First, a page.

Kerith has 20 peer-reviewed publications and has presented her work on child nutrition and functional gastrointestinal nutrition nationally and internationally. Dr Duncanson was the 2008 prize winner for best report in the Rural Research Capacity Building Program, and a finalist in the 2011 and 2014 University of Newcastle 3 minute thesis competitions.
To better understand the complex relationship between food, gut bacteria and gastrointestinal health, by improving dietary assessment in gastrointestinal research.
* Expertise in dietary assessment methods and methodologies
* Application of dietetics practice expertise to gastrointestinal research
* Clinician research and researcher development (including rural research)
* Aboriginal health and nutrition research facilitation
* PRC Digestive Health
* Australian Gastrointestinal Research Alliance (AGIRA)
* PRC Phsyical Activity and Nutrition
* NSW Health Education and Training Institute
- Doctor of Philosophy, University of Newcastle
- Aboriginal nutrition
- Maternal and child nutrition
- dietary assessment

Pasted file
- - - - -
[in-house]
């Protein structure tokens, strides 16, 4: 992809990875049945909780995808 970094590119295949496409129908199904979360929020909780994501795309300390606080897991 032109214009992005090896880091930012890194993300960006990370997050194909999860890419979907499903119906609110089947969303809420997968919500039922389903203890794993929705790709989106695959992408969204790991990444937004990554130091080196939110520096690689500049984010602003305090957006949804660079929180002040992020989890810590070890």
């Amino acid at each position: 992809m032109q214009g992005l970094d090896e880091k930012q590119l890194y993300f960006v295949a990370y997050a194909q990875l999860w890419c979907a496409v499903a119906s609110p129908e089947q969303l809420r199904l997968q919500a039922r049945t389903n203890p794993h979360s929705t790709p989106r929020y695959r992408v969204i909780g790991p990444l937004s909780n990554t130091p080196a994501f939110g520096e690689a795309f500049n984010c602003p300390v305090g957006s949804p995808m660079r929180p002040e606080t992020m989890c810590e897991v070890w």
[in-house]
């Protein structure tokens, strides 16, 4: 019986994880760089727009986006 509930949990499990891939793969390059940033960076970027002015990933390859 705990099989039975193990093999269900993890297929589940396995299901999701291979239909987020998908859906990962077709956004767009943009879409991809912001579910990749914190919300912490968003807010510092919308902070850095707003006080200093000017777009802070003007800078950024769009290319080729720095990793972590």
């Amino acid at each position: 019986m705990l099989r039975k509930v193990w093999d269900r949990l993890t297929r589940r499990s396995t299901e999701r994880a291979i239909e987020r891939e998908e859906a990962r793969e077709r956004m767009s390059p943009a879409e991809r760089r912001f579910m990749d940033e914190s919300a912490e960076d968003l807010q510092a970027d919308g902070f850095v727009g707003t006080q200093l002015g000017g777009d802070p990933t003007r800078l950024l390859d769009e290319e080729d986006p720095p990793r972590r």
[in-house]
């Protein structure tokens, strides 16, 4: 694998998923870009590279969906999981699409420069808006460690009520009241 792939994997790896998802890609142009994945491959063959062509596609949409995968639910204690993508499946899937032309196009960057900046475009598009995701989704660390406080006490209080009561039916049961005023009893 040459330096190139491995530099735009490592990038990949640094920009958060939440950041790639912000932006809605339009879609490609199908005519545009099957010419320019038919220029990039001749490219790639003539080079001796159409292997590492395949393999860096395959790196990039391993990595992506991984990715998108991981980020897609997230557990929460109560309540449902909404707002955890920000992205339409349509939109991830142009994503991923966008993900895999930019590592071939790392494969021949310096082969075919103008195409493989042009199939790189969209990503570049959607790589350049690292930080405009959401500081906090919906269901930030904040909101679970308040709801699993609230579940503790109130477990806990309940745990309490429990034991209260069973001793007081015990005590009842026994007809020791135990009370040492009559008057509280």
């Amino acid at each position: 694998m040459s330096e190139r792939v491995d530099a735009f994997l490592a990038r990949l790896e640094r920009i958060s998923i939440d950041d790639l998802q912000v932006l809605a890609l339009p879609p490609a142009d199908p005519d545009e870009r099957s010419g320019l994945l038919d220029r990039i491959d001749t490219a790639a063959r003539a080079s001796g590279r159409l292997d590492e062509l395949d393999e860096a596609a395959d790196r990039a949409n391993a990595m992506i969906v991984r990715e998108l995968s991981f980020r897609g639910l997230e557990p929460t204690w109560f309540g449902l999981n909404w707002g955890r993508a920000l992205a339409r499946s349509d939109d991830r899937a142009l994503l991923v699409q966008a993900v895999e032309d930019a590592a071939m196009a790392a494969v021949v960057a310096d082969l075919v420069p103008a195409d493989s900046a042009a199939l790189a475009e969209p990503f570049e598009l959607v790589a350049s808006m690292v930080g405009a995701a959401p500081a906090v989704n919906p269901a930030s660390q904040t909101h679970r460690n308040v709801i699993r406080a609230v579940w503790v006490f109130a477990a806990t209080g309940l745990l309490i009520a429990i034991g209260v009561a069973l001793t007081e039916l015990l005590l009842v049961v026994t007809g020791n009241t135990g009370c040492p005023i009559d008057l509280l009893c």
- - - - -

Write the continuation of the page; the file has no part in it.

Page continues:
- gastrointestinal research
Fields of Research
|110307||Gastroenterology and Hepatology||50|
|111199||Nutrition and Dietetics not elsewhere classified||30|
|111701||Aboriginal and Torres Strait Islander Health||20|
|Title||Organisation / Department|
|Senior Research Fellow||University of Newcastle
School of Medicine and Public Health
|Dates||Title||Organisation / Department|
|27/1/1997 - 31/12/2013||
Community Nutrition including Early Childhood, Schools settings, Aboriginal health and Community Dietetics
|Hunter New England Local Health District
Project Manager for VISIDA project assessing dietary intake in lower middle income countries.
|PRC in Physical Activity and Nutrition, University of Newcastle
For publications that are currently unpublished or in-press, details are shown in italics.
Chapter (1 outputs)
Collins C, Burrows TL, Duncanson K, 'Parenting strategies for healthy weight in childhood', Early Years Nutrition and Healthy Weight, John Wiley & Sons, New York 71-80 (2015) [B1]
Journal article (26 outputs)
Asher RC, Jakstas T, Wolfson JA, Rose AJ, Bucher T, Lavelle F, et al., 'Cook-EdTM: A Model for Planning, Implementing and Evaluating Cooking Programs to Improve Diet and Health.', Nutrients, 12 (2020) [C1]
Potter MDE, Duncanson K, Jones MP, Walker MM, Keely S, Talley NJ, 'Wheat sensitivity and functional dyspepsia: A pilot, double-blind, randomized, placebo-controlled dietary crossover trial with novel challenge protocol', Nutrients, 12 1-15 (2020)
© 2020 by the authors. Licensee MDPI, Basel, Switzerland. Introduction: Functional dyspepsia (FD), characterised by symptoms of epigastric pain or early satiety and post prandial ... [more]